Dokyu is for two types of people; the motion designer and the business owner. That′s a broad base so let′s hone in on some specifics.

Meet Jason, he′s been running his own freelance video production business for 3 years, steadily growing his roster of clients to a point where most of his work comes through word-of-mouth. Last month, he took on 3 separate jobs and is feeling overwhelmed with deadlines mounting.

Having less time to spare, Jason was forced to reckon with how he spent his time. A friend suggested applying the Pareto principle, or 80/20 law. This is the observation that 80% of your work can be produced in just 20% of the time allocated to it. In effect, 80% of his time may be wasted.

Doodling. This guy knows where it′s at.

To improve his output, he turned to the large template library selection in Dokyu to accelerate 80% of project′s asset creation, while narrowing his focus on 20% that would be front-and-centre in the video, could be attributed uniquely to him, and could allow him to take on more work without increased stress.


The Beginner Motion Designer

Meet Rupert. He wants to kick-off the new year by studying motion design in an effort to grow his cooking channel on YouTube. He′s noticed recently that a number of cooking channels have been introducing motion design in a drive to attract more viewers, so he′s worried he′ll get left behind if he doesn′t ramp up his production values.

Rupert isn′t sure what he wants but after browsing the large template selection provided through Dokyu, he decides that having a diverse range of assets will give him maximum creative freedom when applying the finishing touches to his videos.


The Business Owner

Meet Denise, a bakery owner in Northern Italy. When she opened her bakery 2 years ago, she was fortunate in being able to rely mostly on foot traffic generated by the hordes of tourists entering and leaving the town throughout the year. Inside the bakery she leveraged her hobby, Photoshop, to produce attractive promotional materials.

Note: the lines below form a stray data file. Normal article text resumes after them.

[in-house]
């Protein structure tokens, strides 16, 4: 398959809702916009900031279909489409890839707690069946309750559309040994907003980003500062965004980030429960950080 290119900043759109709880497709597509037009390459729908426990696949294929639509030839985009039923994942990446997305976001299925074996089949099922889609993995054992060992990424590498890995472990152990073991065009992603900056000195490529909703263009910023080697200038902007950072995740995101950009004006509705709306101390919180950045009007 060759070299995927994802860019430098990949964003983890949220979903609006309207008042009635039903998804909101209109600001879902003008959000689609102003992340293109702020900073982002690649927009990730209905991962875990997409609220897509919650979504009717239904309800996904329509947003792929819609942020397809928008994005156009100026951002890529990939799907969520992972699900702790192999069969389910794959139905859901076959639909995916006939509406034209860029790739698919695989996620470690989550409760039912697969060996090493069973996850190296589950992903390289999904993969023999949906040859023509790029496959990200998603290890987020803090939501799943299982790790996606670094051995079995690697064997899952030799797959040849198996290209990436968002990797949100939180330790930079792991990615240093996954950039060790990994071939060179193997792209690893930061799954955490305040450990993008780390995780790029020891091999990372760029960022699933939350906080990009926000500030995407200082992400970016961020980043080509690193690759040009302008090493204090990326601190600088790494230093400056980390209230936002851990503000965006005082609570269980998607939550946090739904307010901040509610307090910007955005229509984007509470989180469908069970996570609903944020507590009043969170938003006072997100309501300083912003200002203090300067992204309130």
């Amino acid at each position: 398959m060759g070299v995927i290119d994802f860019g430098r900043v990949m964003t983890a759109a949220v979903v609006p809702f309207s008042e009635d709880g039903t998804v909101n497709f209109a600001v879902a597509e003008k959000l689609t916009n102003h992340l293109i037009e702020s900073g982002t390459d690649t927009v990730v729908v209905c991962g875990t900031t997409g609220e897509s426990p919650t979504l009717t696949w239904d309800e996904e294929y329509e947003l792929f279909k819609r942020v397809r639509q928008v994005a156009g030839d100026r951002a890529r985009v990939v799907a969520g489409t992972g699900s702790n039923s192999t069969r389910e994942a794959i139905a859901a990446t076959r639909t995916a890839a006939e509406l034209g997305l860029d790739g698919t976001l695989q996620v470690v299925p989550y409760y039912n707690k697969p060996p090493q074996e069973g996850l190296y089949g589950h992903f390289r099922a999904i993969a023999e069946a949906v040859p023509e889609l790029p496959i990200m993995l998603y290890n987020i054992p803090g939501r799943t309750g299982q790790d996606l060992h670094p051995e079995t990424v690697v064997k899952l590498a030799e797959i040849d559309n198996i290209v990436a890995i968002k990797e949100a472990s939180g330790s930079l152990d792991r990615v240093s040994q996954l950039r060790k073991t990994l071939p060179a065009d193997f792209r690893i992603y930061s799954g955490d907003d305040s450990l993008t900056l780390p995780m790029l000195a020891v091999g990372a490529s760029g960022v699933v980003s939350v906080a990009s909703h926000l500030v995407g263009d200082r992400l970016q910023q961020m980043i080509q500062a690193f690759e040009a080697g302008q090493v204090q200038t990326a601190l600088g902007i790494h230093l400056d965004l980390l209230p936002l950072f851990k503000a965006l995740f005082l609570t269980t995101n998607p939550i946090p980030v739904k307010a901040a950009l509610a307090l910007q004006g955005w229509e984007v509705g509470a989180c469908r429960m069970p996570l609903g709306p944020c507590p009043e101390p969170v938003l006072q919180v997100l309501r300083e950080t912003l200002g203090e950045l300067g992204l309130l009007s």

Last Winter, however, business was unusually quiet so to prepare for a possible new normal, Denise has been looking for alternative ways of marketing her business. She considered using her Photoshop skills for paid advertising campaigns, but wanted to find a more organic source of traffic to save money and build upon traction in the future. She decided that video marketing would best represent her bakery, and that she could make recipe videos and publish them to YouTube.

Business owners juggle a lot of things.

Being familiar with Photoshop, she researched the best program for video, and discovered After Effects. She took notes on the basics through a free course on YouTube, and then came across an advertisement for Dokyu. Now she was ready to start recording her recipes, and get the creative juices flowing.

So there you go, three different case-studies for what brought people into motion design, and the motivations behind it.

Whether or not you think motion design is for you is a question only you can answer, but if you′re ready to jump onboard for your own journey, we′d love you to do it with Dokyu, and will support you the whole way. Enter your email below to get started.

Kickstart Video Brands Online

Get started with 279 animated icons, 1M stock photos & 8,000 4K stock videos in After Effects. Dokyu simplifies motion design so anyone can tell stories that won′t be ignored.